The Hague, Netherlands -- Dutch patrons at cafes are not required to show a so-called "COVID pass" when dining outside on a terrace, but would have to do so for visiting the restroom, the country's health minister said Monday.
The Netherlands last week eased coronavirus restrictions including an end to social distancing, but said it would introduce the new pass for bars, restaurants and festivals.
The new measure which kicks in on Saturday, was approved by Parliament but MPs forced an exception for those wanting to enjoy a meal or drink outside, saying the chance of infection was much smaller.
But "if you want to use the restroom, you will have to show your QR code," the NOS public broadcaster quoted Health Minister Hugo de Jonge as saying. QR codes are the machine-readable array of black and white squares on a mobile phone.
If scanned, the pass showed proof of vaccination, recovery from the virus or a negative test and is required for all people aged 13 and older.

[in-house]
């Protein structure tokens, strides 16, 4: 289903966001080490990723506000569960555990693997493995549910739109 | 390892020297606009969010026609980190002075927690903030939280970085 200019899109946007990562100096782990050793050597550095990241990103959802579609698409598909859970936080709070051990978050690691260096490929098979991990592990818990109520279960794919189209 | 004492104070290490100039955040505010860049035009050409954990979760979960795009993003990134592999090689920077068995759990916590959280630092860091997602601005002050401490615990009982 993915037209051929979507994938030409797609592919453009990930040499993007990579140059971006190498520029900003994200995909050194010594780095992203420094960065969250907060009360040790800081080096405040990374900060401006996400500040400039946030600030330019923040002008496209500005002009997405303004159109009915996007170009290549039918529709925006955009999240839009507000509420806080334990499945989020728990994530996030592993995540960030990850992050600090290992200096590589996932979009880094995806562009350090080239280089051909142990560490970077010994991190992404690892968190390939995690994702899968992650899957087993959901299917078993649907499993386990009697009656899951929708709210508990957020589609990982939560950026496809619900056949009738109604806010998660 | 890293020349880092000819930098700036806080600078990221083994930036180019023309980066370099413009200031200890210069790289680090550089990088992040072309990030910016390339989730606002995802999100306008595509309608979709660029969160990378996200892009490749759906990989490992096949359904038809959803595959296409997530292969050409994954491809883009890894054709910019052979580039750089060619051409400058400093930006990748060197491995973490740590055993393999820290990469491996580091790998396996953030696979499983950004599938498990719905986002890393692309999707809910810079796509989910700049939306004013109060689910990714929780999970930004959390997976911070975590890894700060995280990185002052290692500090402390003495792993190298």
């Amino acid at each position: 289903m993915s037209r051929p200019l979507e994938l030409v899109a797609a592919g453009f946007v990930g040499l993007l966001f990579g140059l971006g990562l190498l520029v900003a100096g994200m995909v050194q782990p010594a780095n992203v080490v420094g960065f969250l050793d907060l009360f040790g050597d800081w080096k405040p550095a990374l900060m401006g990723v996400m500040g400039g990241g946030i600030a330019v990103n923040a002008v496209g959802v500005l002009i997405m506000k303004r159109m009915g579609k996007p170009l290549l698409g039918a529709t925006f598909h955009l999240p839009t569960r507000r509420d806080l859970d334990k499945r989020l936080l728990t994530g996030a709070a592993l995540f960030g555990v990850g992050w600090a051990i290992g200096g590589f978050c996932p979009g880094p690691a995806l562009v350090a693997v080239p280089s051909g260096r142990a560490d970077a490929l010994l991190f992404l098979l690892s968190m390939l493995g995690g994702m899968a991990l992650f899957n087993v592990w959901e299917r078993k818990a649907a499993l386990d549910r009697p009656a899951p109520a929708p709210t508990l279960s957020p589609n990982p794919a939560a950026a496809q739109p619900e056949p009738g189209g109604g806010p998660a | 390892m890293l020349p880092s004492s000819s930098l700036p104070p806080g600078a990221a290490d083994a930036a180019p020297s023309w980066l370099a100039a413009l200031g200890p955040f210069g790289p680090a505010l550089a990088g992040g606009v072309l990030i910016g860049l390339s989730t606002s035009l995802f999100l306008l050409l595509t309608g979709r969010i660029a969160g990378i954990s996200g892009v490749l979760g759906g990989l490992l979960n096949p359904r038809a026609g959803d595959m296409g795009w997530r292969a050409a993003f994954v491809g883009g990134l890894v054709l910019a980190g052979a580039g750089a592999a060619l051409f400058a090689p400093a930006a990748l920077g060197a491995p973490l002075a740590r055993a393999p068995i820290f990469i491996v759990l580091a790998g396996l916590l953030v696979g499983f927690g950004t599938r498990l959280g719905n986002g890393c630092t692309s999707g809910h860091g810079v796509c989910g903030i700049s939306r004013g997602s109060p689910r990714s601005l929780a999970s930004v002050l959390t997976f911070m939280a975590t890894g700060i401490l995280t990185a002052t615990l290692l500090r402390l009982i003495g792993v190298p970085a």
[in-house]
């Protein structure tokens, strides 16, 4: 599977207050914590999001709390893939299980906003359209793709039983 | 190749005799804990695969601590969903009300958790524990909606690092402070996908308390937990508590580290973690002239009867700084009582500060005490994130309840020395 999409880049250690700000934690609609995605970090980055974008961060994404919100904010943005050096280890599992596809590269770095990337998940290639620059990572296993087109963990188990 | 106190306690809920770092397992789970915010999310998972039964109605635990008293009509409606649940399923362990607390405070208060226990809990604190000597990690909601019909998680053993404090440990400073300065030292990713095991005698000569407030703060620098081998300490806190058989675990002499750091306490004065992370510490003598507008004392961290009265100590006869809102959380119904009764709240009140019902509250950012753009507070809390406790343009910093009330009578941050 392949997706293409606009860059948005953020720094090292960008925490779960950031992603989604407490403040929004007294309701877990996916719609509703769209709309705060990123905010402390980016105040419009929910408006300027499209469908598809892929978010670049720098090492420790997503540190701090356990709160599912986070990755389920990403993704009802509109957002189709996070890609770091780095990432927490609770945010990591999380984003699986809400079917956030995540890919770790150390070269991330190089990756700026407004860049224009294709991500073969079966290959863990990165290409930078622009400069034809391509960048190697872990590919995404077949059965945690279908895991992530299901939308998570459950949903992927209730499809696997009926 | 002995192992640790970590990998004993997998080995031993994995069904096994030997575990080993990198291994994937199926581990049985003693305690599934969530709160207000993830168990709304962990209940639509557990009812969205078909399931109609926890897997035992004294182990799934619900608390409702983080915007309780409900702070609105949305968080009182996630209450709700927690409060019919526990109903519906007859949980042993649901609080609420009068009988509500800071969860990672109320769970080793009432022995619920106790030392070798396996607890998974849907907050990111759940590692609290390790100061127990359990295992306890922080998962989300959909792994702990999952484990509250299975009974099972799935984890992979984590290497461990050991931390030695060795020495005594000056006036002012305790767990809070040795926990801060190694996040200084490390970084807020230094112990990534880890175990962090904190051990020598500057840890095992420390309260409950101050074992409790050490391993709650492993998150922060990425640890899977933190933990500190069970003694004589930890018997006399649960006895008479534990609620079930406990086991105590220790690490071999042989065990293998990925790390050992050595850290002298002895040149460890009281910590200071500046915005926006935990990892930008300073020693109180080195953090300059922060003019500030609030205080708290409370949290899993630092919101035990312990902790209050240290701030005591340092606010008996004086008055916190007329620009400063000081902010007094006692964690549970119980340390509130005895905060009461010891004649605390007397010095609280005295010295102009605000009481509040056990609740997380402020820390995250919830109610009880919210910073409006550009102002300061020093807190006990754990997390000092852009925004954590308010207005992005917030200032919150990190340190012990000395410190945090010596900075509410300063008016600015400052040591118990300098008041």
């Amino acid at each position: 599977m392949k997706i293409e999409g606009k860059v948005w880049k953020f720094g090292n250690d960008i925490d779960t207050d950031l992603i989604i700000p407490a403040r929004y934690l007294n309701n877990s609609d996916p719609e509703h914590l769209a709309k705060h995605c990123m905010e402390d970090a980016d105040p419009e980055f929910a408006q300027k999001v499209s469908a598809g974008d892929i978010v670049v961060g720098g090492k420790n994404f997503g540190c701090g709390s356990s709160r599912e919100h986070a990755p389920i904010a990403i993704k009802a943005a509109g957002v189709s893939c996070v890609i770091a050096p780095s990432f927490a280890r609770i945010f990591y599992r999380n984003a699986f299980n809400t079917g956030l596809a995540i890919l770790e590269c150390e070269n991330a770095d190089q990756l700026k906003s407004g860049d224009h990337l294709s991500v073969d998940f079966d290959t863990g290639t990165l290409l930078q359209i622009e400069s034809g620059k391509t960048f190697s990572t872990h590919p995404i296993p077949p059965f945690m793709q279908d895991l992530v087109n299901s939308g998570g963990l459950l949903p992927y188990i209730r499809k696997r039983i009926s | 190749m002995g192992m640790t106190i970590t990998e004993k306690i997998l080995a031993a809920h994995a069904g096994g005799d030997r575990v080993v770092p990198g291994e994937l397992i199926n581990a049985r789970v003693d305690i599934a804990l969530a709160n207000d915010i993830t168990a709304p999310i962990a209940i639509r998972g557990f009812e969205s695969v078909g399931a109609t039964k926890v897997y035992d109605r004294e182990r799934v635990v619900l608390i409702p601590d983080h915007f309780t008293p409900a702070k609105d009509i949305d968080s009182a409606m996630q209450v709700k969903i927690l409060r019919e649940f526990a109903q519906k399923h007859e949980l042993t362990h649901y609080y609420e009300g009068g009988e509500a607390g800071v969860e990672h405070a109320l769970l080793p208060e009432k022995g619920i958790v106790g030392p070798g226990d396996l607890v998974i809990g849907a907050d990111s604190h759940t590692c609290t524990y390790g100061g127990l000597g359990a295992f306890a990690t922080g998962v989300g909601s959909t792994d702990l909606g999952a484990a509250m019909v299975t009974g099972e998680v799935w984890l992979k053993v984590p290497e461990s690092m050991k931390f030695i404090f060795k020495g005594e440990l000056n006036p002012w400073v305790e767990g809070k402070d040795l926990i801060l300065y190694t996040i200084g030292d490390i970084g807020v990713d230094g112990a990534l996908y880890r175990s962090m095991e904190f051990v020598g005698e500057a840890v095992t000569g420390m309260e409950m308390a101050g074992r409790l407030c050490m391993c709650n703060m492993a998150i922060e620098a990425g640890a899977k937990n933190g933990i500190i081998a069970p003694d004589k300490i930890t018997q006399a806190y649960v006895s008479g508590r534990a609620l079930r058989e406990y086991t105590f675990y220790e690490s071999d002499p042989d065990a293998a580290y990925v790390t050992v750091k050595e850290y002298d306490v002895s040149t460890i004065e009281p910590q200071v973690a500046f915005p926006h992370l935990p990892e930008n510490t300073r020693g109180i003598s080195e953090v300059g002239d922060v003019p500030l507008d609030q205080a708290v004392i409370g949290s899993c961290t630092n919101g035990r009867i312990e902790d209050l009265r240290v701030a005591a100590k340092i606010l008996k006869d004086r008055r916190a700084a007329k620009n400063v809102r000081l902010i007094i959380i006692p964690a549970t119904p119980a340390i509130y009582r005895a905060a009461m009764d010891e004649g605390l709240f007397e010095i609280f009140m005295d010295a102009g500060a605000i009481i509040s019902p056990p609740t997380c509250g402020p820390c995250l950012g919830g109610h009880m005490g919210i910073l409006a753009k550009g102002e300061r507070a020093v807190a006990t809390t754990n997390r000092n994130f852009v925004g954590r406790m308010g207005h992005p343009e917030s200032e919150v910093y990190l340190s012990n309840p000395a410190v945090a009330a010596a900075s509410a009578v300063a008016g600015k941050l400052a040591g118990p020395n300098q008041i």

De Jonge admitted it was unhandy, but "we are bound to the decisions by Parliament," he said.
"You could also put a Portaloo next to the terrace," De Jonge added, referring to a mobile cabin with a toilet.
Last week, Dutch Prime Minister Mark Rutte said it was unwise to make an exception for patrons sitting outside, as people would inevitably have to enter to pay bills or indeed go to the toilet.
"It could also start raining and then everyone wants to go inside," Rutte said.
"The government wanted the QR code everywhere in the hospitality sector," Health ministry spokeswoman Rinske Wieman told AFP.
"This is not to bug people, but because people want more freedom from restrictions. Unfortunately these freedoms are not without boundaries," she said.